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Top Tips For Preparing Your Child to See a Broadway Show

Category Broadway

|by Mark Robinson |

Make sure your kids know what to expect from this thrilling experience

For many families, it is a holiday tradition to make a trip to the Great White Way to experience the terrific entertainment available there. For others, this year may be their first time considering this special outing. Taking your child to their first Broadway show can be a life-changing experience that sets them up to be life-long theater lovers who find a thrill being transported and transformed through the magic of live theater. A first trip to a Broadway show can also be a daunting experience for a child if they aren’t prepared for what to expect. Here are some suggestions on how to make your child’s initial sojourn to Broadway an unqualified success.

‘School of Rock’ could make for a perfect show to see as a family (Photo: Matthew Murphy)

‘School of Rock’ could make for a perfect show to see as a family (Photo: Matthew Murphy)

The Chat:
Take some time to talk to your child about what to expect and what is expected of them when they attend a live theater performance. Have a chat with them about theater etiquette, letting them know that theater is not like TV or a movie. The actors and the theatregoers can hear the noises people make, and audiences are expected to follow certain behaviors as not to ruin the experience for others. Share with them how and when to show appreciation, when to ask questions, when and why we clap and, most-importantly, instill in them an appreciation and respect for the time-honored tradition of theater.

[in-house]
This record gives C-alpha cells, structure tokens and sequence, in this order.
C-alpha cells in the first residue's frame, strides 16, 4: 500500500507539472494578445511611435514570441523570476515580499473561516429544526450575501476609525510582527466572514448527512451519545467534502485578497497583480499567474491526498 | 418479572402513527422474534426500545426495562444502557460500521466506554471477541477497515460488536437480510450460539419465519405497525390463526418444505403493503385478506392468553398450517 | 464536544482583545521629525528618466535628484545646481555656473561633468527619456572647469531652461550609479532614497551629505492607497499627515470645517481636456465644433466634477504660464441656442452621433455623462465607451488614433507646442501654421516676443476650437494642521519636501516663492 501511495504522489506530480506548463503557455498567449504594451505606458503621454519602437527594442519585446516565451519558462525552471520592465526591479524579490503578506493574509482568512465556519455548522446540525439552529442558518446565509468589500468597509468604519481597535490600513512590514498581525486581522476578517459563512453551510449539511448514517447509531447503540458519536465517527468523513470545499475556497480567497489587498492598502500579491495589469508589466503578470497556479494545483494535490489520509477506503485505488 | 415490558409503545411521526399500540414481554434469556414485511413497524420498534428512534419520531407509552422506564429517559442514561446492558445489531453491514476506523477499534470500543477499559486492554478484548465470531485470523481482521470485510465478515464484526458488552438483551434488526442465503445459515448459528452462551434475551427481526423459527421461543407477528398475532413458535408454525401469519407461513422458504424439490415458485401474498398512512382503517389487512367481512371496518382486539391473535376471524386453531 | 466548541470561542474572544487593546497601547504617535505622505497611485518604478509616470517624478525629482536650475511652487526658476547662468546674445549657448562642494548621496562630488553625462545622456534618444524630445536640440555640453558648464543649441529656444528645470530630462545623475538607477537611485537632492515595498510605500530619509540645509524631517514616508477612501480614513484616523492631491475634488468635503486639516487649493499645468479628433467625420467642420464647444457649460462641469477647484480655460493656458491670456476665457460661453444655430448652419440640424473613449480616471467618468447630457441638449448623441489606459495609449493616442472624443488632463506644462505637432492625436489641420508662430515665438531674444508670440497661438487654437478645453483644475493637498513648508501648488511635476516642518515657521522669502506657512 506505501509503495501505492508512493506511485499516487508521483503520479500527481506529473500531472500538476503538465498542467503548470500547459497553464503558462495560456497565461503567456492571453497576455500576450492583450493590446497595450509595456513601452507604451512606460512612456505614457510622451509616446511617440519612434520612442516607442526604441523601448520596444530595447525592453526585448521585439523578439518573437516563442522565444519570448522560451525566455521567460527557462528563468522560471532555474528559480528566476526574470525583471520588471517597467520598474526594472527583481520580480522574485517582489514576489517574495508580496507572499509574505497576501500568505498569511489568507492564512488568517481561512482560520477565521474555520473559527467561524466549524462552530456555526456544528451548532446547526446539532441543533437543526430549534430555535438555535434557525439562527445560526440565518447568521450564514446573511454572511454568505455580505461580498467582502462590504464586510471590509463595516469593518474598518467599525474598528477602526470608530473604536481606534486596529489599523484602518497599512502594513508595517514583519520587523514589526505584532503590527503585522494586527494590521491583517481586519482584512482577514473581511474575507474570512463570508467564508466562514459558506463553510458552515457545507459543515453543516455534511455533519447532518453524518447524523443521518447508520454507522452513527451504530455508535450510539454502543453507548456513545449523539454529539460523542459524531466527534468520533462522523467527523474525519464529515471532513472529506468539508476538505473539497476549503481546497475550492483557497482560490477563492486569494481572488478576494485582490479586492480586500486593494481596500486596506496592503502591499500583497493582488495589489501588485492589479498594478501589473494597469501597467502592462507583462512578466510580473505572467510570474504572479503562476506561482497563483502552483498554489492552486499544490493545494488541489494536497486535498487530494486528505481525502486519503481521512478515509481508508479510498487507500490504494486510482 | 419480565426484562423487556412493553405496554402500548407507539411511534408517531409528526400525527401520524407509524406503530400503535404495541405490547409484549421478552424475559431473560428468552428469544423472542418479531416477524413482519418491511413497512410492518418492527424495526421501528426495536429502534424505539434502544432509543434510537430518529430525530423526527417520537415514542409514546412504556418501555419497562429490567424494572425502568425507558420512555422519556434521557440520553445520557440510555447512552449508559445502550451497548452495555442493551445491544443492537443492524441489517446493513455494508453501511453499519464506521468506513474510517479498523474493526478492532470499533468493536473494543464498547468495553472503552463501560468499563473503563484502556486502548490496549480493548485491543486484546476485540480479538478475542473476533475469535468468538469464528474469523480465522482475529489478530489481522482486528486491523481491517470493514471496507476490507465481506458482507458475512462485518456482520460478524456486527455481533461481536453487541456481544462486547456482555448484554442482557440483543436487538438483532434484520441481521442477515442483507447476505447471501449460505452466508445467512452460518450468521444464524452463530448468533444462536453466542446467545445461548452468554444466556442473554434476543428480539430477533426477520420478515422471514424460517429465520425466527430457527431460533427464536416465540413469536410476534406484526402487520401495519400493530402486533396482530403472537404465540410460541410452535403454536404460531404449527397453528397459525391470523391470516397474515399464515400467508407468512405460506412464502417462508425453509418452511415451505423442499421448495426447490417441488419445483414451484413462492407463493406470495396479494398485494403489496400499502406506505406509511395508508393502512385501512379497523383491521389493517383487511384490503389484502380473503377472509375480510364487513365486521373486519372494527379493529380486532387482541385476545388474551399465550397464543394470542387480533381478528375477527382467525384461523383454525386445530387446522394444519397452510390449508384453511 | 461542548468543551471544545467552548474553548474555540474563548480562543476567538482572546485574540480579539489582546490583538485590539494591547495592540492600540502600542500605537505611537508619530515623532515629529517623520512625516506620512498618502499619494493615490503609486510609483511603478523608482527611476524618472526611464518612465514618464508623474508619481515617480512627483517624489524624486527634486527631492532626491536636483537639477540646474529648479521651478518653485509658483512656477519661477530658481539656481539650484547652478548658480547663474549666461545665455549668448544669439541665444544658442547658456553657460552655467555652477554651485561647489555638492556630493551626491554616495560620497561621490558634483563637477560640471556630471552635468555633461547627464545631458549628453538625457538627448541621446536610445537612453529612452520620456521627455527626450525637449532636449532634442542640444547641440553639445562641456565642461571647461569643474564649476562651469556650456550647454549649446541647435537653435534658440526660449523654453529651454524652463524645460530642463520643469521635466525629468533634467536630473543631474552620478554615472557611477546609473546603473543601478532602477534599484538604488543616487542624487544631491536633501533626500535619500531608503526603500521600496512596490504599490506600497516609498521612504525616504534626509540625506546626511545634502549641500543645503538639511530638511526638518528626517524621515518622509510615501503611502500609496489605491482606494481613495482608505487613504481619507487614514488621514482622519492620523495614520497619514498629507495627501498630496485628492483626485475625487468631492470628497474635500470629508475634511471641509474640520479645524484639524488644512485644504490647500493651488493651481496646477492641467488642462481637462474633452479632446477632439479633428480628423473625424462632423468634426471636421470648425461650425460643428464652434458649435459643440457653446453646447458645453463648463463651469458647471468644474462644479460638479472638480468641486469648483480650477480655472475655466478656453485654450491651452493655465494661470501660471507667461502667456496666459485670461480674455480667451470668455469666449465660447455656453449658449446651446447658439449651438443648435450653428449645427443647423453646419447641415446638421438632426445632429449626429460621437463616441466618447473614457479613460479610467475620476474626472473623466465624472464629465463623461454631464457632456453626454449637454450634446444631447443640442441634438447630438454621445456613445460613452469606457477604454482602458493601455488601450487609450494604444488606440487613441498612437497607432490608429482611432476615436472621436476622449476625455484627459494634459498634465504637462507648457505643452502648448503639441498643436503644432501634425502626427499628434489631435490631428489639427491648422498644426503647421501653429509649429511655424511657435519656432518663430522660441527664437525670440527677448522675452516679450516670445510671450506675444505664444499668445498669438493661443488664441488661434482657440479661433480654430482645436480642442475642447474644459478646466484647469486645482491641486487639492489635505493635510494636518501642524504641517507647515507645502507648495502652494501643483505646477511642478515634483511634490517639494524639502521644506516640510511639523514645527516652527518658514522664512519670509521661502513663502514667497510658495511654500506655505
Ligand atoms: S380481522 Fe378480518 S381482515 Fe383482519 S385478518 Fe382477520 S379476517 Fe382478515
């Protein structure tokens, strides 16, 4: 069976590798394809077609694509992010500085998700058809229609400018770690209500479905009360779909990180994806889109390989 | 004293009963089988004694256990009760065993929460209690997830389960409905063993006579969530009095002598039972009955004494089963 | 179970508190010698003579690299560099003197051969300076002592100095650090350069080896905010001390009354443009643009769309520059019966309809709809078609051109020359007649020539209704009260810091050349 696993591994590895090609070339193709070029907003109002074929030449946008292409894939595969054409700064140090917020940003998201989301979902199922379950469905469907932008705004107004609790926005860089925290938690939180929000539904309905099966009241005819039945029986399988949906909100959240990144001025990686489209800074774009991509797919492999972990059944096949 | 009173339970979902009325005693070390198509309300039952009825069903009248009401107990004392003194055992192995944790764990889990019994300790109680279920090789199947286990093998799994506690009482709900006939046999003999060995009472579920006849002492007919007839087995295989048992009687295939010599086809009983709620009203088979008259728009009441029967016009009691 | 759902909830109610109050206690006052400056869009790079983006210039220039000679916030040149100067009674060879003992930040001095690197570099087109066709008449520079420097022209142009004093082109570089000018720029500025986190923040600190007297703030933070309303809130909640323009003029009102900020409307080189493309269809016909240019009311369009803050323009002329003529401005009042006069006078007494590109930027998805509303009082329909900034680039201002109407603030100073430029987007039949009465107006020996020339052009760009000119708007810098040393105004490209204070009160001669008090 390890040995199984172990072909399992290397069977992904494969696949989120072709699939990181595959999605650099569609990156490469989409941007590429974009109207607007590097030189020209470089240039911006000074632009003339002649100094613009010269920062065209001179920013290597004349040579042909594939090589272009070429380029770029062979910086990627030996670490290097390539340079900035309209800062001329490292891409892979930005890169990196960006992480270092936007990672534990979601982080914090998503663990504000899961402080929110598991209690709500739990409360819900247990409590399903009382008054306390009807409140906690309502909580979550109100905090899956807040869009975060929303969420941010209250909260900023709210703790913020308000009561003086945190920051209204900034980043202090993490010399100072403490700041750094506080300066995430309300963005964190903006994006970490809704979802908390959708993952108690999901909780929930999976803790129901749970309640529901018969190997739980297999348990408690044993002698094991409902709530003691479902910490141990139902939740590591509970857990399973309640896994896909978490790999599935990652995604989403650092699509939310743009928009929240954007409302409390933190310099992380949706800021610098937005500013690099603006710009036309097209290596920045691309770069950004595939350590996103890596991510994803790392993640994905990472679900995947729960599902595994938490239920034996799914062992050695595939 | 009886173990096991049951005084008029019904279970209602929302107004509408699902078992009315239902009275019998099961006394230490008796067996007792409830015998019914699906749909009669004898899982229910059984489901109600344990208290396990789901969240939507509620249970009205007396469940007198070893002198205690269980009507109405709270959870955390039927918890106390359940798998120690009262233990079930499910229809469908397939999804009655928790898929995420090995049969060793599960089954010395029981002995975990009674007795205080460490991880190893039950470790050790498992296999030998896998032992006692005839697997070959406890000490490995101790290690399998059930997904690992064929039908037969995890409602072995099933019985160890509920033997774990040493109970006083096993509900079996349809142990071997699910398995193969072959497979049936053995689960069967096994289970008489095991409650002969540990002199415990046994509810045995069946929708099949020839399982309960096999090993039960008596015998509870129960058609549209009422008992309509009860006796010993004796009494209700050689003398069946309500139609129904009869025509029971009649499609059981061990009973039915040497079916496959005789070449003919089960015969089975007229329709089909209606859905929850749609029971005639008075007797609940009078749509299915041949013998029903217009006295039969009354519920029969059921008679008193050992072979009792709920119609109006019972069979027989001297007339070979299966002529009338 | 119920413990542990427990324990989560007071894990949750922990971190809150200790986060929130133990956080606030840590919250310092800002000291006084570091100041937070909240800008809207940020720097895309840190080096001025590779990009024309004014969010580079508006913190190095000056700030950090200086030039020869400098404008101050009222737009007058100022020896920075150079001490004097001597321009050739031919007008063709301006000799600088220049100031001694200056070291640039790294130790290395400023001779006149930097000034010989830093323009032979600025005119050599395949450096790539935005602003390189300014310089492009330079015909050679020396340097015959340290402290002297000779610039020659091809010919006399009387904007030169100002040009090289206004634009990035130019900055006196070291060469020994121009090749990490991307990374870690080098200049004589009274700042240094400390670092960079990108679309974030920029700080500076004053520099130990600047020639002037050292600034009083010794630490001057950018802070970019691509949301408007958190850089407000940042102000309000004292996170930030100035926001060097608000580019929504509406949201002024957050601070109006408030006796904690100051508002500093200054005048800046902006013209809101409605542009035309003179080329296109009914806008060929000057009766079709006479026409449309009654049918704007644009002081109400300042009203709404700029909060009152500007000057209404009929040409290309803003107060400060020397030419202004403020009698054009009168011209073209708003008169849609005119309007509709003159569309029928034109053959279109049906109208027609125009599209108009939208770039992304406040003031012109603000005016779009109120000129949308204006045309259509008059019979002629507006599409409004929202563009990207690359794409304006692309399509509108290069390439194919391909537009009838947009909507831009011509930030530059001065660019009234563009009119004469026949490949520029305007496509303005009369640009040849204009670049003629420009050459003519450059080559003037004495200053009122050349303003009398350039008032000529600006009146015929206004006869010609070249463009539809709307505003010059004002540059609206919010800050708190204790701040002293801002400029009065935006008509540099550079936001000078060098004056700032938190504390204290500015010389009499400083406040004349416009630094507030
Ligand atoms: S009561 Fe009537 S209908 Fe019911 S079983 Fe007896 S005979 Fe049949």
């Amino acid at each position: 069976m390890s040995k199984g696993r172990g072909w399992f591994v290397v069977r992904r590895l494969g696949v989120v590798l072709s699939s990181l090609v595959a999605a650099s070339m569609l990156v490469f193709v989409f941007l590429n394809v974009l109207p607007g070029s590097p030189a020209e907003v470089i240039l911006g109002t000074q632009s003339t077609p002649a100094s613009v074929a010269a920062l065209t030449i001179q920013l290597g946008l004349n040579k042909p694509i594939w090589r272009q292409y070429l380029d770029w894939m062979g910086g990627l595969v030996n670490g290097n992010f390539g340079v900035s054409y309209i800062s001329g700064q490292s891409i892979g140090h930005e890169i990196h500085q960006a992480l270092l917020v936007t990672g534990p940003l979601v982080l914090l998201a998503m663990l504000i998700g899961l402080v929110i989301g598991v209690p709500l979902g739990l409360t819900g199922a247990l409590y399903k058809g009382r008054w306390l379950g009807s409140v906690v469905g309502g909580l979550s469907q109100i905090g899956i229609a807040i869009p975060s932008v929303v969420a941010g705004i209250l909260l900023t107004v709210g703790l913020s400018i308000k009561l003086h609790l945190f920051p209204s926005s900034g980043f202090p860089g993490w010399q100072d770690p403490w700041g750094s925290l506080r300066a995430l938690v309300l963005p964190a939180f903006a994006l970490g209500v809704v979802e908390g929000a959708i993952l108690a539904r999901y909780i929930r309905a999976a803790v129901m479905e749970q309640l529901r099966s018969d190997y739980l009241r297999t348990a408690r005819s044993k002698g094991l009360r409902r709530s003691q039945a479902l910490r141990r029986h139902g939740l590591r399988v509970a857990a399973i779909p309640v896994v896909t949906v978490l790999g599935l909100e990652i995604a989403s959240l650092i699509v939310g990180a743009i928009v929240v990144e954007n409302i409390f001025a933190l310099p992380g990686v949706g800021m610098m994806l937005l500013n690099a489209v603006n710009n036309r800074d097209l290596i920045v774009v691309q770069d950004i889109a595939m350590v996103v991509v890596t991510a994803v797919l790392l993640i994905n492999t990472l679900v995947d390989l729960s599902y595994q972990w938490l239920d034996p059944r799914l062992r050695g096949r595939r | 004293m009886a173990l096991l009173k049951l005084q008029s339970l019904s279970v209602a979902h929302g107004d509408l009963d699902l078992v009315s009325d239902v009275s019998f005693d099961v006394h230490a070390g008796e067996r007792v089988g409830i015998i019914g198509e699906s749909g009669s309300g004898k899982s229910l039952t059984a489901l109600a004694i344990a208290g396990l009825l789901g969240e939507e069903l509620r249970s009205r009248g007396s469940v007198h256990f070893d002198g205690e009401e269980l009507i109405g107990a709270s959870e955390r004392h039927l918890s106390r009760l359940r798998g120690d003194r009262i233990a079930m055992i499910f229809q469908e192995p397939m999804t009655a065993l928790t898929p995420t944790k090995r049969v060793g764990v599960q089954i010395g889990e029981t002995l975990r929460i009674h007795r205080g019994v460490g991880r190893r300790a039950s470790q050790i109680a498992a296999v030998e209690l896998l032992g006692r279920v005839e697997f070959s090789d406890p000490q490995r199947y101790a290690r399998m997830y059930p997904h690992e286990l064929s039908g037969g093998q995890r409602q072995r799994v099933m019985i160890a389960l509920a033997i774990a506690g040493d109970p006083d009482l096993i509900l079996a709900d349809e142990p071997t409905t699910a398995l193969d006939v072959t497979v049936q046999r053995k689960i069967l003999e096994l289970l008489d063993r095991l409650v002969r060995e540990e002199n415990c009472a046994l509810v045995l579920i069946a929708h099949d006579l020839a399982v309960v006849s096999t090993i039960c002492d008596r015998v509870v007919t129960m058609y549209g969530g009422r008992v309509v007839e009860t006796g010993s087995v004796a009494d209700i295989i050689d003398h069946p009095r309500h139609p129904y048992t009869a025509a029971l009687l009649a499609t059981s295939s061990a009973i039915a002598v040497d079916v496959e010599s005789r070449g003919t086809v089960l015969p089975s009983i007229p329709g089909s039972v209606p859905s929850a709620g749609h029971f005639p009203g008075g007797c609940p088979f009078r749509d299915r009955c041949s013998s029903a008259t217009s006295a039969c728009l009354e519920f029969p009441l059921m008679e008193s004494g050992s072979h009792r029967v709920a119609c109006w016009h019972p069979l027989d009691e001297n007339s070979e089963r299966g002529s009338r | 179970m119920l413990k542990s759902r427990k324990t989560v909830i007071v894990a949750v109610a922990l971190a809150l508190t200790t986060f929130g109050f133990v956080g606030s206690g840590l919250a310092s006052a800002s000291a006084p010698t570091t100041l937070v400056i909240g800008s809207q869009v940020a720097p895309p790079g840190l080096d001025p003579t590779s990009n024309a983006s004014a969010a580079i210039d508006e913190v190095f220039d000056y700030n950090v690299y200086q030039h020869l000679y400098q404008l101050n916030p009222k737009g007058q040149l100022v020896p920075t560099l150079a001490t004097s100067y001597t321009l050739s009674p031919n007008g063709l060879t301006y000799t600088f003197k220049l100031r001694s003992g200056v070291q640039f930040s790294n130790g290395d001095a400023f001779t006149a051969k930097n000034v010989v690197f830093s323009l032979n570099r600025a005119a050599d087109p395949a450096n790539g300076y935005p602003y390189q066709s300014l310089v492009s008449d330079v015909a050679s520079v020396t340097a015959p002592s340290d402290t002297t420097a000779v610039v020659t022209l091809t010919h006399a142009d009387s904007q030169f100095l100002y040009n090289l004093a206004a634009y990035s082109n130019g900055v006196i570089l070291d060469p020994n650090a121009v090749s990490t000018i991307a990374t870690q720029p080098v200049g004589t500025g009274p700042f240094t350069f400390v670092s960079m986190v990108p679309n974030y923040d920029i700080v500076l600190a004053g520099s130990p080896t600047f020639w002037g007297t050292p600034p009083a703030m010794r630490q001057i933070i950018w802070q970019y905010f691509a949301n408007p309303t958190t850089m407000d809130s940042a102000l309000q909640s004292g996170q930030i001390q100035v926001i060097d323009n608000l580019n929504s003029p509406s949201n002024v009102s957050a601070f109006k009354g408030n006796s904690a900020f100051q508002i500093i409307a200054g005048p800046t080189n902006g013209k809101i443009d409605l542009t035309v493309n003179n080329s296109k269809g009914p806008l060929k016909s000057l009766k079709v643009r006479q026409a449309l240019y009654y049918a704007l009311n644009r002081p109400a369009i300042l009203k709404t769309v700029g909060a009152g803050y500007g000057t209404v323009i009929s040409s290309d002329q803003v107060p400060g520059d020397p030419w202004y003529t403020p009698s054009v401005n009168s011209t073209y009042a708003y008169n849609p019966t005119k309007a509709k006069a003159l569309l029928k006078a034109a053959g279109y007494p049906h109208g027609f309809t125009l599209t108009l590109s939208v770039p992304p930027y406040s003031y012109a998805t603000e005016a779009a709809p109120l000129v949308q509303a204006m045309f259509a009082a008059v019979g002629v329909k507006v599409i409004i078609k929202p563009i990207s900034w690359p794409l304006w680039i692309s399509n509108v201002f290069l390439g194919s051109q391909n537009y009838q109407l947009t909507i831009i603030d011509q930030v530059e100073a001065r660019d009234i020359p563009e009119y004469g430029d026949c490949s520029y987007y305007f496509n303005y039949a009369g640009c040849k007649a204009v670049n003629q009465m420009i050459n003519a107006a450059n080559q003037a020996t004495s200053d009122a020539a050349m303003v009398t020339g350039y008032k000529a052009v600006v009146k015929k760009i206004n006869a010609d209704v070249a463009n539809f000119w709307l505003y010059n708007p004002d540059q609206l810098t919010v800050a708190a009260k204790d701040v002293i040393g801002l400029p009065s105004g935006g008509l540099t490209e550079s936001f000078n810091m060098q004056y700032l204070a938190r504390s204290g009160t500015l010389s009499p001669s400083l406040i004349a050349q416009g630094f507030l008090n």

Crowd Control:
Something we may not think about, but should take into account before taking a child to the theatre, is the crowds. For some kids, crowds can be an overwhelming experience. For others, it can be a huge distraction. Consider that most Broadway shows are housed in buildings that can accommodate one-thousand to sixteen-hundred guests. That is a lot of people navigating relatively tight quarters, including standing in lines waiting for the doors to open and then being ushered to their seats. Don’t spring this on a child, but rather discuss it in advance, letting them know to stay close, to listen carefully, and have a back-up plan in place in case you get separated. 

The Dry Run:
If you are apprehensive about how your child’s attention span will manage a two-hour-plus play or musical, it can be effective to have a dry run at home. This is essentially a practice run-through of seeing a show. Get dressed up and pretend you are going to the theater. Netflix and other streaming platforms have family-friendly musicals to watch, such as Shrek: The Musical and Newsies. Try watching one of these as if you are at the theater. Model clapping, laughing (when appropriate), turning off electronic devices and listening carefully. Take a fifteen or twenty-minute bathroom break at intermission. This is a fun exercise that helps put kids in the frame of mind for their live theater experience, while giving parents an opportunity to gauge if their child is ready.